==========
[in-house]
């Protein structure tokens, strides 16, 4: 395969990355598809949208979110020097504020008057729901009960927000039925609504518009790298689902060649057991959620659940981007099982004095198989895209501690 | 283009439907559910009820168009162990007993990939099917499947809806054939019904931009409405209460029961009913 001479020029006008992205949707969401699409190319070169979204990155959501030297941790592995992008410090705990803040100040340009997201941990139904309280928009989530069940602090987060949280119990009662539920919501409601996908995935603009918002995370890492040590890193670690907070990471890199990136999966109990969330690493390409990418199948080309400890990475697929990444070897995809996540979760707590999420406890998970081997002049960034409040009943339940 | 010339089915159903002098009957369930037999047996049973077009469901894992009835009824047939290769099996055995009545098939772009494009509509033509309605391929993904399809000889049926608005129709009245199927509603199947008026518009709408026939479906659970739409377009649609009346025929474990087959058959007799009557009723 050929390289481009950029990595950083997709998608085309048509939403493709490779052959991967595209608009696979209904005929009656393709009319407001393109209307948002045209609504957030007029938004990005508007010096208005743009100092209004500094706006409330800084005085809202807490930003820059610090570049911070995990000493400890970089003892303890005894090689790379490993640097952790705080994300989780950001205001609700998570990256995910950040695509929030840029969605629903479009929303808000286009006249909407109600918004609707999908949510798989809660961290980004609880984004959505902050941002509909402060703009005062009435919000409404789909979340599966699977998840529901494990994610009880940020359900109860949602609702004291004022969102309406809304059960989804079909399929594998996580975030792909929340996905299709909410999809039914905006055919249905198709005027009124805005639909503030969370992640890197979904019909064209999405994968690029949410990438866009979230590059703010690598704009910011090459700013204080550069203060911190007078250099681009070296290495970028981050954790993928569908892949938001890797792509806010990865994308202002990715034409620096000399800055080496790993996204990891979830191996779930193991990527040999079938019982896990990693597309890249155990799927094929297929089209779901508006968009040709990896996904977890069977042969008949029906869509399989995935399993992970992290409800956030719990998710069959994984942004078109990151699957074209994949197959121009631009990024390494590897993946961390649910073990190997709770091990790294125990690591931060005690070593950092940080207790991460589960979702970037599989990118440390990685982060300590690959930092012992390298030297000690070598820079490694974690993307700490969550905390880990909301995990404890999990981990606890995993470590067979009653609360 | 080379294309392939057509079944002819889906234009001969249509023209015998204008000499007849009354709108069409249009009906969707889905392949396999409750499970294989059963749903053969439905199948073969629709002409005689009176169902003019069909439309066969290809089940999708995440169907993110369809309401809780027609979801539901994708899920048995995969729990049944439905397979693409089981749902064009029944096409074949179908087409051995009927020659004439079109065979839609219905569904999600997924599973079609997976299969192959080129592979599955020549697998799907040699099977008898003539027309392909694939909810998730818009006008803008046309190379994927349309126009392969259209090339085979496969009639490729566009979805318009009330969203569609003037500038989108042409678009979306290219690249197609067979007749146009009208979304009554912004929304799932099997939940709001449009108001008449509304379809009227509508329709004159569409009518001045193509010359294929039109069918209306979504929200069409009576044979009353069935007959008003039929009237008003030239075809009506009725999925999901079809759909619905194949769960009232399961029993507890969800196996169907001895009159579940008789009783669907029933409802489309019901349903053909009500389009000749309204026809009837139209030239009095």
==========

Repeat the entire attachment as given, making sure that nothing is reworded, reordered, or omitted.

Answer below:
[in-house]
């Protein structure tokens, strides 16, 4: 395969990355598809949208979110020097504020008057729901009960927000039925609504518009790298689902060649057991959620659940981007099982004095198989895209501690 | 283009439907559910009820168009162990007993990939099917499947809806054939019904931009409405209460029961009913 001479020029006008992205949707969401699409190319070169979204990155959501030297941790592995992008410090705990803040100040340009997201941990139904309280928009989530069940602090987060949280119990009662539920919501409601996908995935603009918002995370890492040590890193670690907070990471890199990136999966109990969330690493390409990418199948080309400890990475697929990444070897995809996540979760707590999420406890998970081997002049960034409040009943339940 | 010339089915159903002098009957369930037999047996049973077009469901894992009835009824047939290769099996055995009545098939772009494009509509033509309605391929993904399809000889049926608005129709009245199927509603199947008026518009709408026939479906659970739409377009649609009346025929474990087959058959007799009557009723 050929390289481009950029990595950083997709998608085309048509939403493709490779052959991967595209608009696979209904005929009656393709009319407001393109209307948002045209609504957030007029938004990005508007010096208005743009100092209004500094706006409330800084005085809202807490930003820059610090570049911070995990000493400890970089003892303890005894090689790379490993640097952790705080994300989780950001205001609700998570990256995910950040695509929030840029969605629903479009929303808000286009006249909407109600918004609707999908949510798989809660961290980004609880984004959505902050941002509909402060703009005062009435919000409404789909979340599966699977998840529901494990994610009880940020359900109860949602609702004291004022969102309406809304059960989804079909399929594998996580975030792909929340996905299709909410999809039914905006055919249905198709005027009124805005639909503030969370992640890197979904019909064209999405994968690029949410990438866009979230590059703010690598704009910011090459700013204080550069203060911190007078250099681009070296290495970028981050954790993928569908892949938001890797792509806010990865994308202002990715034409620096000399800055080496790993996204990891979830191996779930193991990527040999079938019982896990990693597309890249155990799927094929297929089209779901508006968009040709990896996904977890069977042969008949029906869509399989995935399993992970992290409800956030719990998710069959994984942004078109990151699957074209994949197959121009631009990024390494590897993946961390649910073990190997709770091990790294125990690591931060005690070593950092940080207790991460589960979702970037599989990118440390990685982060300590690959930092012992390298030297000690070598820079490694974690993307700490969550905390880990909301995990404890999990981990606890995993470590067979009653609360 | 080379294309392939057509079944002819889906234009001969249509023209015998204008000499007849009354709108069409249009009906969707889905392949396999409750499970294989059963749903053969439905199948073969629709002409005689009176169902003019069909439309066969290809089940999708995440169907993110369809309401809780027609979801539901994708899920048995995969729990049944439905397979693409089981749902064009029944096409074949179908087409051995009927020659004439079109065979839609219905569904999600997924599973079609997976299969192959080129592979599955020549697998799907040699099977008898003539027309392909694939909810998730818009006008803008046309190379994927349309126009392969259209090339085979496969009639490729566009979805318009009330969203569609003037500038989108042409678009979306290219690249197609067979007749146009009208979304009554912004929304799932099997939940709001449009108001008449509304379809009227509508329709004159569409009518001045193509010359294929039109069918209306979504929200069409009576044979009353069935007959008003039929009237008003030239075809009506009725999925999901079809759909619905194949769960009232399961029993507890969800196996169907001895009159579940008789009783669907029933409802489309019901349903053909009500389009000749309204026809009837139209030239009095």